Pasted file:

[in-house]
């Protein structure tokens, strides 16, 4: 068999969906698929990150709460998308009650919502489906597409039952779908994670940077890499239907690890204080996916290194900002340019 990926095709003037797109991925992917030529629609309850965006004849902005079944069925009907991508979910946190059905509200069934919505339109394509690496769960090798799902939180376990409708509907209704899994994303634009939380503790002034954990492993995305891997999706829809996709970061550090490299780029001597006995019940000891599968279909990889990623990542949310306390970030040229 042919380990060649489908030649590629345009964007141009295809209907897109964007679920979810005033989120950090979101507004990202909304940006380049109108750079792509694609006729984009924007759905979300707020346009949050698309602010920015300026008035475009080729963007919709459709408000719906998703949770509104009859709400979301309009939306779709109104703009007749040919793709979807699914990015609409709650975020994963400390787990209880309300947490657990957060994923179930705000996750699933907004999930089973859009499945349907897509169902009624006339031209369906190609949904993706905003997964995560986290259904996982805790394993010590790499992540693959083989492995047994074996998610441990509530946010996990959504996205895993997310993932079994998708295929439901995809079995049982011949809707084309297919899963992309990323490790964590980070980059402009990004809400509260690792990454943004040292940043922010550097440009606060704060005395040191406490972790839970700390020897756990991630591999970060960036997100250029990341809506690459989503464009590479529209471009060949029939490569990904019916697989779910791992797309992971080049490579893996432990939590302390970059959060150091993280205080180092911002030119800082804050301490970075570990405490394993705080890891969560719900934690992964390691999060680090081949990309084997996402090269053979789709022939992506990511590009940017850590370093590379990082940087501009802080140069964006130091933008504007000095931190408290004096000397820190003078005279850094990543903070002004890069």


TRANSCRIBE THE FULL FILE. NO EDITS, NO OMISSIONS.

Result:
[in-house]
């Protein structure tokens, strides 16, 4: 068999969906698929990150709460998308009650919502489906597409039952779908994670940077890499239907690890204080996916290194900002340019 990926095709003037797109991925992917030529629609309850965006004849902005079944069925009907991508979910946190059905509200069934919505339109394509690496769960090798799902939180376990409708509907209704899994994303634009939380503790002034954990492993995305891997999706829809996709970061550090490299780029001597006995019940000891599968279909990889990623990542949310306390970030040229 042919380990060649489908030649590629345009964007141009295809209907897109964007679920979810005033989120950090979101507004990202909304940006380049109108750079792509694609006729984009924007759905979300707020346009949050698309602010920015300026008035475009080729963007919709459709408000719906998703949770509104009859709400979301309009939306779709109104703009007749040919793709979807699914990015609409709650975020994963400390787990209880309300947490657990957060994923179930705000996750699933907004999930089973859009499945349907897509169902009624006339031209369906190609949904993706905003997964995560986290259904996982805790394993010590790499992540693959083989492995047994074996998610441990509530946010996990959504996205895993997310993932079994998708295929439901995809079995049982011949809707084309297919899963992309990323490790964590980070980059402009990004809400509260690792990454943004040292940043922010550097440009606060704060005395040191406490972790839970700390020897756990991630591999970060960036997100250029990341809506690459989503464009590479529209471009060949029939490569990904019916697989779910791992797309992971080049490579893996432990939590302390970059959060150091993280205080180092911002030119800082804050301490970075570990405490394993705080890891969560719900934690992964390691999060680090081949990309084997996402090269053979789709022939992506990511590009940017850590370093590379990082940087501009802080140069964006130091933008504007000095931190408290004096000397820190003078005279850094990543903070002004890069």